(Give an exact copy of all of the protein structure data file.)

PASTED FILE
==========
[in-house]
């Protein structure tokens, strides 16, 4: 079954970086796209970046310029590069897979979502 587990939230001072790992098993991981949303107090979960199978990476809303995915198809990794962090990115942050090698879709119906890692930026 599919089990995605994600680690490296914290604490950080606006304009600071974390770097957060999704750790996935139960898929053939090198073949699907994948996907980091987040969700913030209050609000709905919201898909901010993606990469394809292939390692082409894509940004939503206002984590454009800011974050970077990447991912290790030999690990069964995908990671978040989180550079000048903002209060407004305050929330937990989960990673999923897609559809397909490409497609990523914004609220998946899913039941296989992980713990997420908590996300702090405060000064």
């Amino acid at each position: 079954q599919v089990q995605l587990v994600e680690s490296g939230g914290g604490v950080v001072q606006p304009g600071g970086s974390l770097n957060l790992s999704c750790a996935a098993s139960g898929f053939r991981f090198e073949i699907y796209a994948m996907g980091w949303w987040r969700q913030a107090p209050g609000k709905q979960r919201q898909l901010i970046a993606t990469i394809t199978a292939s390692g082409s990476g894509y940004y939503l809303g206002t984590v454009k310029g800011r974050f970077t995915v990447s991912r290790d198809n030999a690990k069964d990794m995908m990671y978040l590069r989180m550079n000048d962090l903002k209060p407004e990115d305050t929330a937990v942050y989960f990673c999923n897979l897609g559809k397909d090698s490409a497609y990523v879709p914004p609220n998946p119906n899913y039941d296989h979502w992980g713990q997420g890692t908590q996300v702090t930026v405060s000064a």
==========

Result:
[in-house]
């Protein structure tokens, strides 16, 4: 079954970086796209970046310029590069897979979502 587990939230001072790992098993991981949303107090979960199978990476809303995915198809990794962090990115942050090698879709119906890692930026 599919089990995605994600680690490296914290604490950080606006304009600071974390770097957060999704750790996935139960898929053939090198073949699907994948996907980091987040969700913030209050609000709905919201898909901010993606990469394809292939390692082409894509940004939503206002984590454009800011974050970077990447991912290790030999690990069964995908990671978040989180550079000048903002209060407004305050929330937990989960990673999923897609559809397909490409497609990523914004609220998946899913039941296989992980713990997420908590996300702090405060000064």
């Amino acid at each position: 079954q599919v089990q995605l587990v994600e680690s490296g939230g914290g604490v950080v001072q606006p304009g600071g970086s974390l770097n957060l790992s999704c750790a996935a098993s139960g898929f053939r991981f090198e073949i699907y796209a994948m996907g980091w949303w987040r969700q913030a107090p209050g609000k709905q979960r919201q898909l901010i970046a993606t990469i394809t199978a292939s390692g082409s990476g894509y940004y939503l809303g206002t984590v454009k310029g800011r974050f970077t995915v990447s991912r290790d198809n030999a690990k069964d990794m995908m990671y978040l590069r989180m550079n000048d962090l903002k209060p407004e990115d305050t929330a937990v942050y989960f990673c999923n897979l897609g559809k397909d090698s490409a497609y990523v879709p914004p609220n998946p119906n899913y039941d296989h979502w992980g713990q997420g890692t908590q996300v702090t930026v405060s000064a």